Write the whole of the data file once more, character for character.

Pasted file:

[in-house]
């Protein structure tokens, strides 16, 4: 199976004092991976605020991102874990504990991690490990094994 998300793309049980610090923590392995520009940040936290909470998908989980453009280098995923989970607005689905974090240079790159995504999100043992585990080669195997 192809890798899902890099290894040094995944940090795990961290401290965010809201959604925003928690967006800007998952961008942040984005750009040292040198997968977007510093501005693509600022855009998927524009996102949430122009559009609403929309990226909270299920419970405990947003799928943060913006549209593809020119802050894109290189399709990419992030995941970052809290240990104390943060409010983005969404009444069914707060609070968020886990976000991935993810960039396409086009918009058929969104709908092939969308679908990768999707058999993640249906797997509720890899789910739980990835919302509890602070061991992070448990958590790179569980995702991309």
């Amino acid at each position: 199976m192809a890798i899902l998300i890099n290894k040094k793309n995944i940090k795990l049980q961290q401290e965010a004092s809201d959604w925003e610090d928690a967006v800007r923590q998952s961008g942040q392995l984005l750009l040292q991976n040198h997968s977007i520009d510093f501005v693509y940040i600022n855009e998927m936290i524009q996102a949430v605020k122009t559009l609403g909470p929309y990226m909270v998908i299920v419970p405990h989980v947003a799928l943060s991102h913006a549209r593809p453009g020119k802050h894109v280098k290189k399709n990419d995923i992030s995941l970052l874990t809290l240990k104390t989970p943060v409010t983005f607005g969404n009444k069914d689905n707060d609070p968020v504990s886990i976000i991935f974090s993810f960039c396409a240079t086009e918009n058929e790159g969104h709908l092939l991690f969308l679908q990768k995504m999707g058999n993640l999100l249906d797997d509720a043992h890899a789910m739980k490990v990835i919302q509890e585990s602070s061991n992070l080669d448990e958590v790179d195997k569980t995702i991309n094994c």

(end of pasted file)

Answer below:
[in-house]
């Protein structure tokens, strides 16, 4: 199976004092991976605020991102874990504990991690490990094994 998300793309049980610090923590392995520009940040936290909470998908989980453009280098995923989970607005689905974090240079790159995504999100043992585990080669195997 192809890798899902890099290894040094995944940090795990961290401290965010809201959604925003928690967006800007998952961008942040984005750009040292040198997968977007510093501005693509600022855009998927524009996102949430122009559009609403929309990226909270299920419970405990947003799928943060913006549209593809020119802050894109290189399709990419992030995941970052809290240990104390943060409010983005969404009444069914707060609070968020886990976000991935993810960039396409086009918009058929969104709908092939969308679908990768999707058999993640249906797997509720890899789910739980990835919302509890602070061991992070448990958590790179569980995702991309």
């Amino acid at each position: 199976m192809a890798i899902l998300i890099n290894k040094k793309n995944i940090k795990l049980q961290q401290e965010a004092s809201d959604w925003e610090d928690a967006v800007r923590q998952s961008g942040q392995l984005l750009l040292q991976n040198h997968s977007i520009d510093f501005v693509y940040i600022n855009e998927m936290i524009q996102a949430v605020k122009t559009l609403g909470p929309y990226m909270v998908i299920v419970p405990h989980v947003a799928l943060s991102h913006a549209r593809p453009g020119k802050h894109v280098k290189k399709n990419d995923i992030s995941l970052l874990t809290l240990k104390t989970p943060v409010t983005f607005g969404n009444k069914d689905n707060d609070p968020v504990s886990i976000i991935f974090s993810f960039c396409a240079t086009e918009n058929e790159g969104h709908l092939l991690f969308l679908q990768k995504m999707g058999n993640l999100l249906d797997d509720a043992h890899a789910m739980k490990v990835i919302q509890e585990s602070s061991n992070l080669d448990e958590v790179d195997k569980t995702i991309n094994c």